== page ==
After a hard winter, and vexing spring, June has been a joy to the senses. Such a delight to dash outside any time the pure gold light beckons. I never know what I'll find to photograph, a new hobby for me. I'm using my cell phone, haven't advanced to an actual camera yet. The garden is alive with butterflies, bees, bumbles, birds, and fireflies (tough to capture pics of those tantalizing glimmers) in addition to the plants. Extra time in the garden is good for the spirit, so I'm out the door the instant it summons.
The double apricot hollyhocks I photographed below are blooming on the only plant that survived the winter from the many seedlings I started last spring and nurtured all summer. Endless watering during the long dry spell...and all gone, but this one remaining hollyhock is glorious. I will save seed from it and try again for more.
The poppies are exquisite, like butterflies fluttering in the breeze...their silken petals fabric for sumptuous gowns. If such whimsy were possible. Maybe for the fairies.
The many pollinators visiting the garden also love poppies.
"One of the most delightful things about a garden is the anticipation it provides." ~W.E. Johns, The Passing Show
(Breadseed Poppies below. I got the seed for these at Monticello)
(Shirley Poppy and Miniature Hollyhocks)
Exquisite gossamer gown poppy. Actually, it's a rare colored Shirley poppy, the only one of its kind that I see blooming thus far.
Another thing about the garden, I think best there. Story ideas and scenes come to me. I've been advised to talk into a recorder so as not to lose these thought threads before jotting them down. I haven't yet done that, though. I'm already a neighborhood eccentric. Old Order neighbors have spotted me--gasp--in the garden on a Sunday more than once as they drive past in their buggies. Not done, you see. And they're not the only ones who disapprove. For those of you who do not live in a highly conservative area, you have no idea how wicked I am. I try to simply tour the grounds on the Sabbath and not do any actual frowned upon work. But a stray weed here and there temps me to a quick tug. And I've transplanted a geranium or two..three. I got caught arm deep in potting soil a few weeks ago on a Sunday afternoon. Daughter Elise was with me then and said there was nothing for it but to wave as the buggy drove past. She did. I pretended not to notice.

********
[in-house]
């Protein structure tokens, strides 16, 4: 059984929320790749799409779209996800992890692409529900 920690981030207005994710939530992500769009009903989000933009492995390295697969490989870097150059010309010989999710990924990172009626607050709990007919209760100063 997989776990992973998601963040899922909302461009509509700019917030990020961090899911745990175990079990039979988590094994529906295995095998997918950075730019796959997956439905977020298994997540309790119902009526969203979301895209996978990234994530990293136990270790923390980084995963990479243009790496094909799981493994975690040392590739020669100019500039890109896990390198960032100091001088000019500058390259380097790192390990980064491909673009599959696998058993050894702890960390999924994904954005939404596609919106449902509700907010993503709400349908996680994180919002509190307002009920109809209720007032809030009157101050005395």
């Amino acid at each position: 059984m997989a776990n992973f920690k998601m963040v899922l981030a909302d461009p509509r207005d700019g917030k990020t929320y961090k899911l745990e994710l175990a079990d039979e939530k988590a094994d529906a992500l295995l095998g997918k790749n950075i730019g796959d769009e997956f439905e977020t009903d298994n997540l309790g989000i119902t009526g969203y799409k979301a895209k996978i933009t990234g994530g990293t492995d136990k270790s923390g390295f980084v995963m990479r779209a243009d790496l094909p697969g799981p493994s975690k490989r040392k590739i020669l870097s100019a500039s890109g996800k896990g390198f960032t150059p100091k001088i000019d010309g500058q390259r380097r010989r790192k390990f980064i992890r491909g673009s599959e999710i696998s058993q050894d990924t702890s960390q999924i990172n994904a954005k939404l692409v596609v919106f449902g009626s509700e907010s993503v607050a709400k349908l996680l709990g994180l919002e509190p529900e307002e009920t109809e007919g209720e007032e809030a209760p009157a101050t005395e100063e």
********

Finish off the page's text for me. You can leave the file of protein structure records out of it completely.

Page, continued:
(Red Admiral butterfly on cone flowers)
If possible, I hide from passersby, sink down behind the asters or dart around the sunflowers. I'd really like a secret garden. Speaking of which, I love The Secret Garden, by Frances Hodgson Burnett. Another lovely children's book, also wonderful for appreciative adults, is Tom's Midnight Garden by Philippa Pearce. She has some of the most beautiful garden imagery I've ever read.
“Nothing stands still, except in our memory.”
― Philippa Pearce,
That quote is true of life, and certainly of the garden. Each day is different out there. If you stay away a whole week, the growth in summer is staggering. Two weeks, and it's a jungle.
(Evening Primroses bloom at dusk like time lapse photography. This pic was taken in the early morning while they are fresh and dewy.)
“If you look the right way, you can see that the whole world is a garden.”
― Frances Hodgson Burnett,
I believe the world would be a far far better place if more people had gardens. I'm all for community gardens, and getting children involved in growing things. Herein lies the key to world peace. Beth's shared wisdom. If only the world would listen.
(Poppies and larkspur)
“At first people refuse to believe that a strange new thing can be done, then they begin to hope it can be done, then they see it can be done--then it is done and all the world wonders why it was not done centuries ago.”― Frances Hodgson Burnett,
"My garden is my favorite teacher." ~Betsy Cañas Garmon,www.wildthymecreative.com
(Abraham Darby, my favorite rose)
For more on me visit my blog: https://bethtrissel.wordpress.com/
If anyone is interested, I wrote an herbal available in kindle and print at Amazon, also print at Barnes & Noble.
An illustrated collection of plants that could have been grown in a Medieval Herb or Physic Garden in the British Isles. The major focus of this work is England and Scotland, but also touches on Ireland and Wales. Information is given as to the historic medicinal uses of these plants and the rich lore surrounding them. Journey back to the days when herbs figured into every facet of life, offering relief from the ills of this realm and protection from evil in all its guises.